And my most recent memory of hummus – also associated with my dad – was his discovery that he could make his own at home quite easily. He called me several years ago to announce this joyful moment to me. “I made hummus!” he said with excitement. I didn’t believe it was actually good until the next time I went home and found a Rubbermaid container of it sitting in the refrigerator. Great texture, aroma, and flavor. And homemade! But I didn’t see how it was actually done until this past summer. We were having a large family gathering in honor of my grandmother’s 90th birthday. Relatives were gathering from all parts of the country and one of the big events was an afternoon barbeque at my parents’ house. My dad decided to make two kinds of hummus – regular and basil.

As I worked on the fruit salad and roasted zucchini slices, my dad got out his ingredients – just like mine today. I watched him pound his cleaver deftly on the cloves of garlic before sweeping them with the side of his index finger into the bowl. I watched him open the can of garbanzo beans, draining the liquid through the jagged crack made by the canopener. I watched him spoon in the tahini, trying to “measure” it for my benefit, since I was trying to memorize the “recipe”. I knew full well that he never measured anything precisely except when he was trying to show one of us how to cook something. Even then, he likes to speak in ratios – “one to one”, or “two to one”, he’ll say, pointing out that the amounts all depend on how much you’re making, but the ratios will stay constant. That’s the organic chemist in him talking. Stoichiometry – balancing the number of atoms on each side of a chemical equation using ratios – comes to mind.

I then watched him add lemon juice, salt, and pepper, and then a drizzle of olive oil before he started to use the hand blender. It sounds a little bit like a dentist’s drill – high-pitched, with pulses short in duration, clearly getting a job done. The instructions on the Braun hand blender warn you not to pulse for longer than 10 seconds, or you risk burning out the motor. In practical reality, each pulse is no longer than 2 to 3 seconds at most.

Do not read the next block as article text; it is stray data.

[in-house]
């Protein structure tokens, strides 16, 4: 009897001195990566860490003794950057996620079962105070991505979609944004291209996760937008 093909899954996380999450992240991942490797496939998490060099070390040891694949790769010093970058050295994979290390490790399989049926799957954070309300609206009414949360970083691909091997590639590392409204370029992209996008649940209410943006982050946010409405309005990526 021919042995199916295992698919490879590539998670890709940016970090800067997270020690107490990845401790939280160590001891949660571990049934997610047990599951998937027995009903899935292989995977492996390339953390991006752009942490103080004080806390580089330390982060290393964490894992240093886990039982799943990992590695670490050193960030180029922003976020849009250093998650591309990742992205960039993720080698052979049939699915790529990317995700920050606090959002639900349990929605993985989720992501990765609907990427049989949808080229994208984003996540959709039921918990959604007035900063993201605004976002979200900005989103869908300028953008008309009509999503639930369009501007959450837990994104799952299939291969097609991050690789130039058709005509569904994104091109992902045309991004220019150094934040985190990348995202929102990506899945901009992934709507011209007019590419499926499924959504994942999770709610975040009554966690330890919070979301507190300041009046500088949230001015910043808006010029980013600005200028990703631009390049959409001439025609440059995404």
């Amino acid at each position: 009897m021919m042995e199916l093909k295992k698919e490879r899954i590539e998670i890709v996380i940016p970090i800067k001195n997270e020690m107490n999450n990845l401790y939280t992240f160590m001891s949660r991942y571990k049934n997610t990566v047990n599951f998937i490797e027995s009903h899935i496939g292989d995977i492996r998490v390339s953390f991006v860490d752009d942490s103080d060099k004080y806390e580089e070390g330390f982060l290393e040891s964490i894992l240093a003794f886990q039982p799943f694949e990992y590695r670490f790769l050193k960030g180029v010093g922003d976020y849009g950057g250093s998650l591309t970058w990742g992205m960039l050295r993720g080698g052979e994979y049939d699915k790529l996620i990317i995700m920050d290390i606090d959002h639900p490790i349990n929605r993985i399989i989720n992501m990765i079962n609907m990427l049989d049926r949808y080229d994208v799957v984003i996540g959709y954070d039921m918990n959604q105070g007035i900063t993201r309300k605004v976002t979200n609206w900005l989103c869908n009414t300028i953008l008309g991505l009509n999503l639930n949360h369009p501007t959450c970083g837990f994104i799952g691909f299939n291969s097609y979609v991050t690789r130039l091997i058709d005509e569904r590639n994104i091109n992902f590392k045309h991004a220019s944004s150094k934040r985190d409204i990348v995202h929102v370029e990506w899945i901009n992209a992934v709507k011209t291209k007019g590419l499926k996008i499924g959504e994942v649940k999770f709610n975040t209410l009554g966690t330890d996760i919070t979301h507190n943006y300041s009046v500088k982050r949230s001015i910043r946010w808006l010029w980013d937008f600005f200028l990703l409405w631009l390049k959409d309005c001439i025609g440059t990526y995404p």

My first pulse today yielded several clumps of oily garlic on my sleeve and the edge of the sink. I lowered the blender so that it was touching the bottom of the bowl. I zapped each clump of garbanzo beans, lifting up between pulses, finding another unpulverized group, and turned the bowl with my left hand. The first few pulses didn’t seem to do much. I thought maybe I had gummed up the blades, or not added enough oil. I kept going though, and after a few more pulses, I saw the first paste-like hummus ooze out from the sides of the head of the hand blender. “Wow, this really works!” I thought of my dad again. I had never actually done the honors of making hummus. I had tasted it many times, then heard about his homemade version on the phone, and then with one ear listening while my hands worked on something else, I had witnessed him making it, stationed several feet away from me standing in his own kitchen.

But now I felt a different connection to my dad. When that little grin spread across my face as the first hummus-like substance appeared in the bowl, I felt I had shared one moment of joy that had captured my dad’s attention ever since his youthful graduate student days. I wondered what my dad remembered when he made his own hummus. Did he think fondly of his PhD professor? Did he remember the deep sense of regret when Nashi Palate Pleasins went bankrupt (it was truly ahead of its time; something I remembered when, about the time I was in college in the late 1990s, hummus started appearing in every mainstream grocery store in America…and I thought of my dad)?

It was then that I knew I had to sit down and write about all the memories I have associated with hummus. It’s ubiquitous now, almost more popular than French onion dip at Super Bowl parties. But for me hummus is so much more than food. It’s the story of so many memories I’ll always share with my dad.

Caption aside: It’s really hard to make hummus pretty in a picture! Trust me, it tasted delicious…

P.S. This post marks the beginning of a new Category I’ve created, called “Shitty First Drafts/Small Assignments” in honor of Anne Lamott’s first two pieces of advice to writers in her book Bird by Bird. The Shitty First Drafts refers to silencing your inner critic and just writing something no matter how shitty you think it is, realizing that the only way to a second draft, a third draft, a tenth draft, and a final version is to write a shitty first draft. The Small Assignments refers to the blocks that we create by setting too big of an initial goal, which overwhelms and then paralyzes us. If we can give ourselves a small enough assignment, and commit to completing it, then we have at least taken one step toward a bigger goal…which is better than no step at all! When I post things here that fall into either of these categories, you will see that tag. Thanks for reading!